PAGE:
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Sarasota-Manatee
Business Observer Monday, Jan. 10, 2022 8 months ago

Local construction company celebrates 50th with two major projects

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While neither the aquarium or library will be completed this year, the vertical construction expected to start in the fourth quarter will attract plenty of attention to the projects.

LAKEWOOD RANCH — Willis Smith Construction of Lakewood Ranch will be building two projects likely to be considered East County landmarks for decades to come. 

The projects will take place during the company’s 50th anniversary this year — although neither will be finished until 2023. Still, the vertical part of construction for both projects this year will attract plenty of attention, according to a story in the East County Observer, sister paper of the Business Observer.

"After the pandemic created a couple of slower years, it's nice to look forward to building significant landmarks that will be in this community a long time," says Dave Sessions, the CEO and president of Willis Smith Construction. 

The two projects — the $130 million Mote Science Education Aquarium at Nathan Benderson Park in Sarasota and the $17.3 million East County library at Premier Park in Lakewood Ranch — are different in terms of scope and cost, but both offer significant upgrades to the community.

"Mote will be an iconic structure and everyone will recognize it," Sessions says of the aquarium. "The visual effect will draw people in.

"In Manatee County, the mindset (toward the library) is more toward being practical and getting the most for your money. Manatee County wants functional attractiveness without spending an extraordinary amount for a monument. Mote has different goals. You're going to see it from I-75, the mall, across the lake. The additional dollars will pay for itself. People will drive by ... 'Wow!'"

Sessions says Fawley Bryant Architecture of Lakewood Ranch gave the "wow effect" to the East County library while sticking to a very functional design.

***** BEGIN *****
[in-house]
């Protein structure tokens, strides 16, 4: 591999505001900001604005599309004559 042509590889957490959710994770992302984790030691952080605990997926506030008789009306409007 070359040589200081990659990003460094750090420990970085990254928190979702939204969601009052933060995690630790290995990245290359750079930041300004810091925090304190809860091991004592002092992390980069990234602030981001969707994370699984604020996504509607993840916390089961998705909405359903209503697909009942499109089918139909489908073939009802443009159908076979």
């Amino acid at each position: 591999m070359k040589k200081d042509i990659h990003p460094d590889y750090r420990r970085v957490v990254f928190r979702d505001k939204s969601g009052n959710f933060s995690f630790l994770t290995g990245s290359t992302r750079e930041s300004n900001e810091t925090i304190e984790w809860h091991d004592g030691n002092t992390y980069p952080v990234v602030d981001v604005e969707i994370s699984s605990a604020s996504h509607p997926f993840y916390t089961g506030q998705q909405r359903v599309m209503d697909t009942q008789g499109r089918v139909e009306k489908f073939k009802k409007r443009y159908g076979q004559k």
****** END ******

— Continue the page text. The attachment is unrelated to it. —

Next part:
"The library involved two years of planning with Fawley Bryant leading the way," Sessions says. "The design took into account every detail, every space, every function. The results will be spectacular. It's rectangular and cost effective — four walls and a roof — but to Fawley Bryant's credit, they get it."

Sessions also notes Fawley Bryant designed a stairway on the outside of the building that leads to the roof and an observation and entertainment area. He says that the stairway draws the eye to the front entrance of the building and makes it special. Once to the roof, the area is designed for events that will provide views of the park and the area's lakes and wetlands.

"It identifies the entry point, like a welcome mat," Sessions says of the stairway. "It breaks up a large rectangular building that is cost effective."

Both projects have broken ground and are concentrating on below-the-ground and foundation work with vertical construction planned for the fourth quarter this year.

At the aquarium site, the parking lot has been constructed and the drainage that needs to be accomplished is almost finished. Stormwater pipes have been stockpiled and crews are working on water and sewer lines. The process of adding 30 feet of fill below the aquarium's future foundation has just begun (the site previously was a small lake). Foundation work will begin in the third quarter this year.

The foundation work needs to be "phenomenal," Sessions says, because of all the water tanks and the weight of the 1 million gallons of water the building will hold.

Vertical construction will begin in the fourth quarter. That will be an important time for Mote Marine.

"We have raised over $90 million," says Michael Moore, Mote's special advisor to the office of the president. "We have been quiet for a long period, but we are going to start making announcements. We are looking at each month making headway. People are going to see it going up and they will want to jump on board."

Sessions says his company's longtime relationship with contractors in the area has limited any shortage of workers caused by the pandemic.

After living in East County for the past 36 years, Sessions says he still gets excited by the importance of such projects. The library project especially hits home for him.

"My kids went to the Braden River Library and we just completed its expansion," he says. "Having this library (in Lakewood Ranch) just made sense. And I don't really call it a library. I call it a community center. Libraries today are not about books. They have meeting rooms, and children's centers and youth areas."

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